Prevents Physiologic Labor

When labor is induced with IV pitocin, the labor is controlled by external means. This does not allow the woman to tune in to her body's natural signals and work with her body in a physiologic labor.

The pitocin-enhanced contractions are far more intense than natural labor contractions, and the majority of women need pain medication to cope with them. The percentage of women who avoid pain medication is much lower when labor is induced. For those who wanted to labor naturally, this is common reason for wanting to avoid labor induction.

Decreased Breastfeeding Success

Babies who have been induced have a lower rate of breastfeeding success. There are no good, solid research studies that can demonstrate the exact mechanism. Breastfeeding has been proven to be hindered by the following:
  • Increased pain during labor
  • Increased pain after labor
  • Epidural anesthesia
  • Vaccuum extraction
  • Separation of mother and baby
All of these occur more often with induction. Therefore, it can be proven if it is these other elements or the induction medication that causes the decreased breastfeeding success.

What is best for me?

There are good reasons to induce labor, and good reasons to avoid labor induction. Certainly if there is evidence that the baby may not survive the pregnancy the right thing to do is to induce labor.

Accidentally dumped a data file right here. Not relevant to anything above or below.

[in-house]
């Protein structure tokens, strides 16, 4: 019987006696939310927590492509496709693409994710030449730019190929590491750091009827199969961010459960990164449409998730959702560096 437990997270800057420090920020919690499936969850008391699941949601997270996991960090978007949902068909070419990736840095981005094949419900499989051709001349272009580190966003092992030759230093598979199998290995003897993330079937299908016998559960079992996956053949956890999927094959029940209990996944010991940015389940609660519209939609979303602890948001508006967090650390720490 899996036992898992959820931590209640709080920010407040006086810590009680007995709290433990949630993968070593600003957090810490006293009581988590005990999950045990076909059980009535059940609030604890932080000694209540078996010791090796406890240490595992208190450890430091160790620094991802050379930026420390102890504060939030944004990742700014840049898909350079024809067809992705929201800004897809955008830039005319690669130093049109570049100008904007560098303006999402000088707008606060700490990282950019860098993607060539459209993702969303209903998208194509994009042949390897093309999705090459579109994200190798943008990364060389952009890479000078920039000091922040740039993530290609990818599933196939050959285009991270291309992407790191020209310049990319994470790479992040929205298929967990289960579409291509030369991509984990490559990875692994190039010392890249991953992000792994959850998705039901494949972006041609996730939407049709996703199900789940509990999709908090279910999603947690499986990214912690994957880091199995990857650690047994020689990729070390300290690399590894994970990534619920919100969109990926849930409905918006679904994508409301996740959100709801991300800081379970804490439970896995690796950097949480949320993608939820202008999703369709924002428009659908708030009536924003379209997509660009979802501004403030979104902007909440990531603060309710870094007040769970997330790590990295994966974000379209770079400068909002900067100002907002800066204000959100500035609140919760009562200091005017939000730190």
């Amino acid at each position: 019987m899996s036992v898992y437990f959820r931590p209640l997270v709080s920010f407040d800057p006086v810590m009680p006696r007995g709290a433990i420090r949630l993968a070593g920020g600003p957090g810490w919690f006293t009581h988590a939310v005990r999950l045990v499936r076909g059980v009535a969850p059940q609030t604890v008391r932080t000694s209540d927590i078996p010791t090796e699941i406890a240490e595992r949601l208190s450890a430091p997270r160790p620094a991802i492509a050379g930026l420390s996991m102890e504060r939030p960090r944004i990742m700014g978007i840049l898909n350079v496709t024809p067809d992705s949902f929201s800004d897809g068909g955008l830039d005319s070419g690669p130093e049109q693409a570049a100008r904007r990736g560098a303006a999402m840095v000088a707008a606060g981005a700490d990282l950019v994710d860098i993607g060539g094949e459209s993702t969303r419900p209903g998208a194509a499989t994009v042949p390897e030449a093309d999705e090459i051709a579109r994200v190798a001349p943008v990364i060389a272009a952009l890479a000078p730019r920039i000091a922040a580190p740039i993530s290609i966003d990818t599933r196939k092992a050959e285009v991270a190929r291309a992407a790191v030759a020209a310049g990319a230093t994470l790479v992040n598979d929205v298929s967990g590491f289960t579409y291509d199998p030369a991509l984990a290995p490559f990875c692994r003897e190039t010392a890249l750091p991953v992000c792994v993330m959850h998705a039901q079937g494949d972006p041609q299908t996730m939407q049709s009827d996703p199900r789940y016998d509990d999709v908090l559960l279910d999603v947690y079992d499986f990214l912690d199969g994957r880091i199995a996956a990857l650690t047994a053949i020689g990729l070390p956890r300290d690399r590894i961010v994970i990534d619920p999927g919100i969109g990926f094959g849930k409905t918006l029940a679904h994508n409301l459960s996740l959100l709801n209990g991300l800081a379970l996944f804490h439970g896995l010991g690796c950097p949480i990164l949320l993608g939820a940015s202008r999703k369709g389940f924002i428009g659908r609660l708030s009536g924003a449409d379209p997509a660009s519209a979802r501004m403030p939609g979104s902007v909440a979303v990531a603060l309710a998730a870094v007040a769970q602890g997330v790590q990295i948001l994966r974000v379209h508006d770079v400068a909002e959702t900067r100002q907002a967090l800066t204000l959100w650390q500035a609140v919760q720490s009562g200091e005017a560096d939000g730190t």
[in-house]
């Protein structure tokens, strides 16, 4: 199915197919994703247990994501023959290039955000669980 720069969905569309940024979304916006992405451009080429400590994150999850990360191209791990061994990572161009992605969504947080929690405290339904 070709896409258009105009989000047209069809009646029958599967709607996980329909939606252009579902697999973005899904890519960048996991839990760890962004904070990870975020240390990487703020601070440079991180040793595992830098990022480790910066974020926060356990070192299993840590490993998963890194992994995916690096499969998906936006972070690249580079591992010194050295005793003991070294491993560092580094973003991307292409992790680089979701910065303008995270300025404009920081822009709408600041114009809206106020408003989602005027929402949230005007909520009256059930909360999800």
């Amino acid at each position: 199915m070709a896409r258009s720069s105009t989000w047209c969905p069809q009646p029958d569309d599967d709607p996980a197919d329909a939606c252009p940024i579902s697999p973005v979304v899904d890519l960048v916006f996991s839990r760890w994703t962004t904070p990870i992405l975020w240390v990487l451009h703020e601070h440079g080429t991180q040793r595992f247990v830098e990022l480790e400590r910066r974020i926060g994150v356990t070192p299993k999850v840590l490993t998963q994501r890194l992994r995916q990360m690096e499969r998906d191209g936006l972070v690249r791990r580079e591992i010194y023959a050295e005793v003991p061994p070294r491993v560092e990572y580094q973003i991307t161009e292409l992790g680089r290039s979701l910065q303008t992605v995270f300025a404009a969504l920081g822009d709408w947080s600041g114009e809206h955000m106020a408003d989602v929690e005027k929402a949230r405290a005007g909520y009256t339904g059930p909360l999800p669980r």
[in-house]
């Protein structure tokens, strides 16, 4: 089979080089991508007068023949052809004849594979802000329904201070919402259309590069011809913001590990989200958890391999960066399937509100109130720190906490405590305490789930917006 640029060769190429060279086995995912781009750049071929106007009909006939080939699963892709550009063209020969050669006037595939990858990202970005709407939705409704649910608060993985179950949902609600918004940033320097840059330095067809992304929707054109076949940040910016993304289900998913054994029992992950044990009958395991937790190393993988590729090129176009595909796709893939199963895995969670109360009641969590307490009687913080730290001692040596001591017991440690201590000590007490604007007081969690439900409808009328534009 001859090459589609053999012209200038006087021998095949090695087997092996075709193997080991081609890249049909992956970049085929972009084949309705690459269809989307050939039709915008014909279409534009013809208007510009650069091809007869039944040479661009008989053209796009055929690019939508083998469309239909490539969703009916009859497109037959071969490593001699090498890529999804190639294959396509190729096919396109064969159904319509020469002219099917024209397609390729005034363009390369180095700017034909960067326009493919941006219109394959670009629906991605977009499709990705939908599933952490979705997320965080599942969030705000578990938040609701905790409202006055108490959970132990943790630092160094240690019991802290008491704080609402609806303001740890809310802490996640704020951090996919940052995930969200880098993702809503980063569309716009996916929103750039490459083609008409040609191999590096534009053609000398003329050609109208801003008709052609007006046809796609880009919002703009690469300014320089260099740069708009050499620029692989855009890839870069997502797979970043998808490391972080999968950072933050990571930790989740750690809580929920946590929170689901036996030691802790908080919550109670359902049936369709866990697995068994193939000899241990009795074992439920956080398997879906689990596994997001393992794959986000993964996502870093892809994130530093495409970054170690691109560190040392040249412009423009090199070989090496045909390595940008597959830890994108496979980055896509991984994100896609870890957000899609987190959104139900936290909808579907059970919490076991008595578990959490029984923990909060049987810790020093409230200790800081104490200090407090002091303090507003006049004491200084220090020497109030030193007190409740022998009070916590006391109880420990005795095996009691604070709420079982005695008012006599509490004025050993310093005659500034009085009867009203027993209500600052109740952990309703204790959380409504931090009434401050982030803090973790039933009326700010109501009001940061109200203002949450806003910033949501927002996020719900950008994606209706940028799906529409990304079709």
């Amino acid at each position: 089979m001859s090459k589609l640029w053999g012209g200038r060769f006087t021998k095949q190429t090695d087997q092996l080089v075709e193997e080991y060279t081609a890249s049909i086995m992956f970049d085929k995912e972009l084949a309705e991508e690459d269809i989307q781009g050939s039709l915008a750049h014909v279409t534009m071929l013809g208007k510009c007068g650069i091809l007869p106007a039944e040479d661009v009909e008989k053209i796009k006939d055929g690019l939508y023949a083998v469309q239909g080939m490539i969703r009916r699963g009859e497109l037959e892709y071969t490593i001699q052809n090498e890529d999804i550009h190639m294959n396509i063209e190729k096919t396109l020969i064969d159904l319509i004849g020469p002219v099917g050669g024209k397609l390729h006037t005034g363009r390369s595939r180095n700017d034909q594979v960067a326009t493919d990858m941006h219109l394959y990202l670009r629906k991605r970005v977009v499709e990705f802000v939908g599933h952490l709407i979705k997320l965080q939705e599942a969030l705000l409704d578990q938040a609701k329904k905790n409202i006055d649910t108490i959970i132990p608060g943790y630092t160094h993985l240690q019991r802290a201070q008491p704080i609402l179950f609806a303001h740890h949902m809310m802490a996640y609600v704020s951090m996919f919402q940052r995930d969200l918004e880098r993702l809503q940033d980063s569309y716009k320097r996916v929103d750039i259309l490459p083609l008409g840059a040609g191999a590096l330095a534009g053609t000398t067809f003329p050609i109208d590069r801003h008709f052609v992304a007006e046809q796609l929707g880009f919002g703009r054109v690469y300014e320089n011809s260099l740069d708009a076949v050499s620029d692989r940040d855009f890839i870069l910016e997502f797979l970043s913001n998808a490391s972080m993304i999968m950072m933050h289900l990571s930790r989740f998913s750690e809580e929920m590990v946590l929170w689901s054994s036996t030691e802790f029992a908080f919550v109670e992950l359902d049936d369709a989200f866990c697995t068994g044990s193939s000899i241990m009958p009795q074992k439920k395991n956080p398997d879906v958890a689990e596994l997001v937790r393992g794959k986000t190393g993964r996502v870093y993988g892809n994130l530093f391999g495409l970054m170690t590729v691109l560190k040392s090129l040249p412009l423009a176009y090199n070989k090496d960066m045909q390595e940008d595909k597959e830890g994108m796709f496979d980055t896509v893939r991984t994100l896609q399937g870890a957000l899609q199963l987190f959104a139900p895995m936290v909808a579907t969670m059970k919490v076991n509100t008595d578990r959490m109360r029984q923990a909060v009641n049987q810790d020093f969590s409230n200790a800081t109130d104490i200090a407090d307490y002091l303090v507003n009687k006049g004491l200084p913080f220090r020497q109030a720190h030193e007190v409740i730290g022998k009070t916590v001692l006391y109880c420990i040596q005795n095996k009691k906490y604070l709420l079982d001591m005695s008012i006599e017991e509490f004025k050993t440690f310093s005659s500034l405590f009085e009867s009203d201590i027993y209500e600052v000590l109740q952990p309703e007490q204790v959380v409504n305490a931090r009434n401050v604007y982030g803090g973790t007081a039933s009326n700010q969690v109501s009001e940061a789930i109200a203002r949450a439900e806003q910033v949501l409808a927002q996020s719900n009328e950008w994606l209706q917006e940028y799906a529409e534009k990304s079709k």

If you are considering inducing labor for convenience, you should be aware that there are significant disadvantages. Delivering a preterm baby with a miscalculated due date is one of the disadvantages. The increased cesarean rate and decreased breastfeeding rates are other disadvantages.

For women who desired to labor naturally, the medical management of labor that occurs with an induction is a strong motivation to avoid inducing labor.

Your best decision will be made when you understand the benefits and risks of labor induction and can discuss them with those caring for you during your pregnancy and birth.

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By Karen Newell Copyright 2003 - 2012 Better Childbirth Outcomes - All Rights Reserved
Camp Hill, Pennsylvania, USA